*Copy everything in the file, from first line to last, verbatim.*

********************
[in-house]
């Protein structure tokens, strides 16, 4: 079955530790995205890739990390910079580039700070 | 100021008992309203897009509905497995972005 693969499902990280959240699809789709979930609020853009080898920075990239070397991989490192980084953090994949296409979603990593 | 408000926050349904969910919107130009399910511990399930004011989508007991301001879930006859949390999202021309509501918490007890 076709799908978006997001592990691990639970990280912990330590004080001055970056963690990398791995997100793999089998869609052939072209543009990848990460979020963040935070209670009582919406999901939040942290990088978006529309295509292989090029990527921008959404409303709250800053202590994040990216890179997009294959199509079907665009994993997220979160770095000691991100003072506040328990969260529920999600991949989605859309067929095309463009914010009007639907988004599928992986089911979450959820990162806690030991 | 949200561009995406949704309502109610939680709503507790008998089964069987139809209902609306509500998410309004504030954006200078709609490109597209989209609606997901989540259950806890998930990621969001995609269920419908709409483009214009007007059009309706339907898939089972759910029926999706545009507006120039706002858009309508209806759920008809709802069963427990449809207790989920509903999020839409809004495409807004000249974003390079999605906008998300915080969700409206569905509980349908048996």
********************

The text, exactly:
[in-house]
């Protein structure tokens, strides 16, 4: 079955530790995205890739990390910079580039700070 | 100021008992309203897009509905497995972005 693969499902990280959240699809789709979930609020853009080898920075990239070397991989490192980084953090994949296409979603990593 | 408000926050349904969910919107130009399910511990399930004011989508007991301001879930006859949390999202021309509501918490007890 076709799908978006997001592990691990639970990280912990330590004080001055970056963690990398791995997100793999089998869609052939072209543009990848990460979020963040935070209670009582919406999901939040942290990088978006529309295509292989090029990527921008959404409303709250800053202590994040990216890179997009294959199509079907665009994993997220979160770095000691991100003072506040328990969260529920999600991949989605859309067929095309463009914010009007639907988004599928992986089911979450959820990162806690030991 | 949200561009995406949704309502109610939680709503507790008998089964069987139809209902609306509500998410309004504030954006200078709609490109597209989209609606997901989540259950806890998930990621969001995609269920419908709409483009214009007007059009309706339907898939089972759910029926999706545009507006120039706002858009309508209806759920008809709802069963427990449809207790989920509903999020839409809004495409807004000249974003390079999605906008998300915080969700409206569905509980349908048996």